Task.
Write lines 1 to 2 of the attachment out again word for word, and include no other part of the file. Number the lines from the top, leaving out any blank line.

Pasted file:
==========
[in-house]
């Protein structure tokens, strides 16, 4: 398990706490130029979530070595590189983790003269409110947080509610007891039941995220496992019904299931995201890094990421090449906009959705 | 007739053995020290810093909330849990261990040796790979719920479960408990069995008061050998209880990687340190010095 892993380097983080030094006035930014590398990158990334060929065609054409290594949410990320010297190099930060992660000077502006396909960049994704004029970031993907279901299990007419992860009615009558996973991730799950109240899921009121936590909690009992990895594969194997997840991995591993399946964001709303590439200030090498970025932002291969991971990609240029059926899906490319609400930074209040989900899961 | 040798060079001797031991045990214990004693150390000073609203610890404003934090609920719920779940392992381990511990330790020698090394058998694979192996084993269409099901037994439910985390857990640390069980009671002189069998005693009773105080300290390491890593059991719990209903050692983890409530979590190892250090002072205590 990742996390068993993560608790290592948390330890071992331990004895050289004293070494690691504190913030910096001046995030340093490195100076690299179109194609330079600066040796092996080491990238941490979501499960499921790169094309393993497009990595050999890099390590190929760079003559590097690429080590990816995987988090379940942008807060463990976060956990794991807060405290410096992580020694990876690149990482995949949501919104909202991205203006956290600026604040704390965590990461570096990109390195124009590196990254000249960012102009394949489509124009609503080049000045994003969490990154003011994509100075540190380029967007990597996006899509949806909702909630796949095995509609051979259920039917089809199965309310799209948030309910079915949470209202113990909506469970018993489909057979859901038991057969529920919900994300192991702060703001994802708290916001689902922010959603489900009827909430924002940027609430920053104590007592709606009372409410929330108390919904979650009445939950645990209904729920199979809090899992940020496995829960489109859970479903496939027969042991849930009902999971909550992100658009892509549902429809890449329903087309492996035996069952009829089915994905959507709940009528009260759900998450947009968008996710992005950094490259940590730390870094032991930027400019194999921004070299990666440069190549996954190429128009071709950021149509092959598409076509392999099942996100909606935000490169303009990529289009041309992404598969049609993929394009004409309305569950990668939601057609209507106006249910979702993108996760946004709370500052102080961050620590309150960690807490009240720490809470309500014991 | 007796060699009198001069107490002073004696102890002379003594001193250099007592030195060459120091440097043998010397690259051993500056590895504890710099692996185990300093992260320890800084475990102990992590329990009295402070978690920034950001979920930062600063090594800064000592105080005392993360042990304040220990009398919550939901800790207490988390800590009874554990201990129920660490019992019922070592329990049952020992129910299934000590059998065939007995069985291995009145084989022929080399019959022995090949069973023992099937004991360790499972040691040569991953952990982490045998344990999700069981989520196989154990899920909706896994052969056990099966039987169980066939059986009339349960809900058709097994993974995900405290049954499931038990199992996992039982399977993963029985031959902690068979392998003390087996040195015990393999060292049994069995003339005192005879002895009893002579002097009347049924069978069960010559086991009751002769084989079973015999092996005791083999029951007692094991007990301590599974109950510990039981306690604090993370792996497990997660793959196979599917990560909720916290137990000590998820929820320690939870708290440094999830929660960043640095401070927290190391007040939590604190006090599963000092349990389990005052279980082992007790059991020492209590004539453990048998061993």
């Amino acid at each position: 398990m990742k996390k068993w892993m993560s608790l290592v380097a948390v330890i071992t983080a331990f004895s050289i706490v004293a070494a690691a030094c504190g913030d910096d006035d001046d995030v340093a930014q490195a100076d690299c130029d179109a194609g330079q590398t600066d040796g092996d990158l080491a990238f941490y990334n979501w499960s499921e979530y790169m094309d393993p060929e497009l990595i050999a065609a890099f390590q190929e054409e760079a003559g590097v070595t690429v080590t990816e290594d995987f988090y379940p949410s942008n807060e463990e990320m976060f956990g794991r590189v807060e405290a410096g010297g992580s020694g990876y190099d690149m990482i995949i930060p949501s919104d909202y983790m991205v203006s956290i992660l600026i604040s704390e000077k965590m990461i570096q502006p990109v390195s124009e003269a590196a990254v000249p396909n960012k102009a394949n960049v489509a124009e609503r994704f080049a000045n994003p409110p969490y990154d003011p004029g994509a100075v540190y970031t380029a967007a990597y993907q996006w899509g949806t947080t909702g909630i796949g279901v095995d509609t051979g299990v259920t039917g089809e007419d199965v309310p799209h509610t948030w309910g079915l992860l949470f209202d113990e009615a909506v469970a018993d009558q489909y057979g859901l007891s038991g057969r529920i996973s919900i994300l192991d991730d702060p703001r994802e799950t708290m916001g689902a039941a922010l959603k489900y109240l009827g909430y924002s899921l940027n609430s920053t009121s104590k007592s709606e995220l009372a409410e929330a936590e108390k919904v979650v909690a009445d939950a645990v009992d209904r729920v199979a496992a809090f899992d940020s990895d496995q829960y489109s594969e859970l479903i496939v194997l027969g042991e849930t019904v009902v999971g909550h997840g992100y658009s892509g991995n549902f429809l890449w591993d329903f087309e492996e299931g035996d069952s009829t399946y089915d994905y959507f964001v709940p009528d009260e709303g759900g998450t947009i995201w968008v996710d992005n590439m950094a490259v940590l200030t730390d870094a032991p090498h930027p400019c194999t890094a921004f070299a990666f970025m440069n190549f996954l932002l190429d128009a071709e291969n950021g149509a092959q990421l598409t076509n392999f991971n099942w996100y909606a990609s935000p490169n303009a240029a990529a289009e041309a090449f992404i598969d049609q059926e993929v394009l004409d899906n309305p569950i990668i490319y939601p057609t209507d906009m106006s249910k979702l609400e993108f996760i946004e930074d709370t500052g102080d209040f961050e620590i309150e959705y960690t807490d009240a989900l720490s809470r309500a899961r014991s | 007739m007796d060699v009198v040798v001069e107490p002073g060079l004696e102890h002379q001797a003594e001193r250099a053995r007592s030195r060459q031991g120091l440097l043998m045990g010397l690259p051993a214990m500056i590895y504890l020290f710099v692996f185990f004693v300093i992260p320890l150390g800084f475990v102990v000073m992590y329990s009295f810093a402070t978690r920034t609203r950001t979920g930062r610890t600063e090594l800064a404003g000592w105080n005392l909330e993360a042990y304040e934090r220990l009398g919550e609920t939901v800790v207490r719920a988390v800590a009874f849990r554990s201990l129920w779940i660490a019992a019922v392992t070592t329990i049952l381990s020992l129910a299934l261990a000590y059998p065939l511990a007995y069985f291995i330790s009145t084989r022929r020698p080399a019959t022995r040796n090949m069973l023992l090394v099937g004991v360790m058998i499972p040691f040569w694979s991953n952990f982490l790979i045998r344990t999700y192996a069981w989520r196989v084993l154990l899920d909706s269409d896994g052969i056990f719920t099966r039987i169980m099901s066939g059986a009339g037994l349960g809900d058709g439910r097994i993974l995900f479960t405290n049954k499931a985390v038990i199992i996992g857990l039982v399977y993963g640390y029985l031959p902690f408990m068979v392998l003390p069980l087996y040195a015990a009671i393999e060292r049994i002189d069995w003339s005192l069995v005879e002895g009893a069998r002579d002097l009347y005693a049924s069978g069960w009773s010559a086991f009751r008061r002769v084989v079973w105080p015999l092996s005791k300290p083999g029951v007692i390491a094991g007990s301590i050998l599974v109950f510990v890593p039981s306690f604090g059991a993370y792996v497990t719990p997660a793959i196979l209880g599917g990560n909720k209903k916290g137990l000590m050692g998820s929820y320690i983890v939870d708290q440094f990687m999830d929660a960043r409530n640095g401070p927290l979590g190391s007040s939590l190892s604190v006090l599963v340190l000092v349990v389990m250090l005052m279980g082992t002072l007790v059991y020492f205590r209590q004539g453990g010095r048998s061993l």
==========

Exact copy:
[in-house]
């Protein structure tokens, strides 16, 4: 398990706490130029979530070595590189983790003269409110947080509610007891039941995220496992019904299931995201890094990421090449906009959705 | 007739053995020290810093909330849990261990040796790979719920479960408990069995008061050998209880990687340190010095 892993380097983080030094006035930014590398990158990334060929065609054409290594949410990320010297190099930060992660000077502006396909960049994704004029970031993907279901299990007419992860009615009558996973991730799950109240899921009121936590909690009992990895594969194997997840991995591993399946964001709303590439200030090498970025932002291969991971990609240029059926899906490319609400930074209040989900899961 | 040798060079001797031991045990214990004693150390000073609203610890404003934090609920719920779940392992381990511990330790020698090394058998694979192996084993269409099901037994439910985390857990640390069980009671002189069998005693009773105080300290390491890593059991719990209903050692983890409530979590190892250090002072205590 990742996390068993993560608790290592948390330890071992331990004895050289004293070494690691504190913030910096001046995030340093490195100076690299179109194609330079600066040796092996080491990238941490979501499960499921790169094309393993497009990595050999890099390590190929760079003559590097690429080590990816995987988090379940942008807060463990976060956990794991807060405290410096992580020694990876690149990482995949949501919104909202991205203006956290600026604040704390965590990461570096990109390195124009590196990254000249960012102009394949489509124009609503080049000045994003969490990154003011994509100075540190380029967007990597996006899509949806909702909630796949095995509609051979259920039917089809199965309310799209948030309910079915949470209202113990909506469970018993489909057979859901038991057969529920919900994300192991702060703001994802708290916001689902922010959603489900009827909430924002940027609430920053104590007592709606009372409410929330108390919904979650009445939950645990209904729920199979809090899992940020496995829960489109859970479903496939027969042991849930009902999971909550992100658009892509549902429809890449329903087309492996035996069952009829089915994905959507709940009528009260759900998450947009968008996710992005950094490259940590730390870094032991930027400019194999921004070299990666440069190549996954190429128009071709950021149509092959598409076509392999099942996100909606935000490169303009990529289009041309992404598969049609993929394009004409309305569950990668939601057609209507106006249910979702993108996760946004709370500052102080961050620590309150960690807490009240720490809470309500014991 | 007796060699009198001069107490002073004696102890002379003594001193250099007592030195060459120091440097043998010397690259051993500056590895504890710099692996185990300093992260320890800084475990102990992590329990009295402070978690920034950001979920930062600063090594800064000592105080005392993360042990304040220990009398919550939901800790207490988390800590009874554990201990129920660490019992019922070592329990049952020992129910299934000590059998065939007995069985291995009145084989022929080399019959022995090949069973023992099937004991360790499972040691040569991953952990982490045998344990999700069981989520196989154990899920909706896994052969056990099966039987169980066939059986009339349960809900058709097994993974995900405290049954499931038990199992996992039982399977993963029985031959902690068979392998003390087996040195015990393999060292049994069995003339005192005879002895009893002579002097009347049924069978069960010559086991009751002769084989079973015999092996005791083999029951007692094991007990301590599974109950510990039981306690604090993370792996497990997660793959196979599917990560909720916290137990000590998820929820320690939870708290440094999830929660960043640095401070927290190391007040939590604190006090599963000092349990389990005052279980082992007790059991020492209590004539453990048998061993």